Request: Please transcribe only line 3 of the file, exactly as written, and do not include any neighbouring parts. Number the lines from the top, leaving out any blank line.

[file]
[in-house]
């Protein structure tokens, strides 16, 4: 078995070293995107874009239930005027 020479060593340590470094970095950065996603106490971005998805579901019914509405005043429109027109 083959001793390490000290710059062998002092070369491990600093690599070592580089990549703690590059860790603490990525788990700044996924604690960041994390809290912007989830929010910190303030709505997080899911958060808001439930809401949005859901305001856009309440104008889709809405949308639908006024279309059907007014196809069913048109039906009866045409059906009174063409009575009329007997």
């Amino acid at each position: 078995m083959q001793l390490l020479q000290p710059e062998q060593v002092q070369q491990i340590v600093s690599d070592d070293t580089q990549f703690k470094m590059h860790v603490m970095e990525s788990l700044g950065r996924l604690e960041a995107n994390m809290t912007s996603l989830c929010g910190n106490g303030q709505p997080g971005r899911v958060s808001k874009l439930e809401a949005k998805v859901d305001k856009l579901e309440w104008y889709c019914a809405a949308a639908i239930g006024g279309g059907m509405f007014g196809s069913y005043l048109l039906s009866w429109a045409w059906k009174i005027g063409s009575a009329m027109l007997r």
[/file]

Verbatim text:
């Amino acid at each position: 078995m083959q001793l390490l020479q000290p710059e062998q060593v002092q070369q491990i340590v600093s690599d070592d070293t580089q990549f703690k470094m590059h860790v603490m970095e990525s788990l700044g950065r996924l604690e960041a995107n994390m809290t912007s996603l989830c929010g910190n106490g303030q709505p997080g971005r899911v958060s808001k874009l439930e809401a949005k998805v859901d305001k856009l579901e309440w104008y889709c019914a809405a949308a639908i239930g006024g279309g059907m509405f007014g196809s069913y005043l048109l039906s009866w429109a045409w059906k009174i005027g063409s009575a009329m027109l007997r």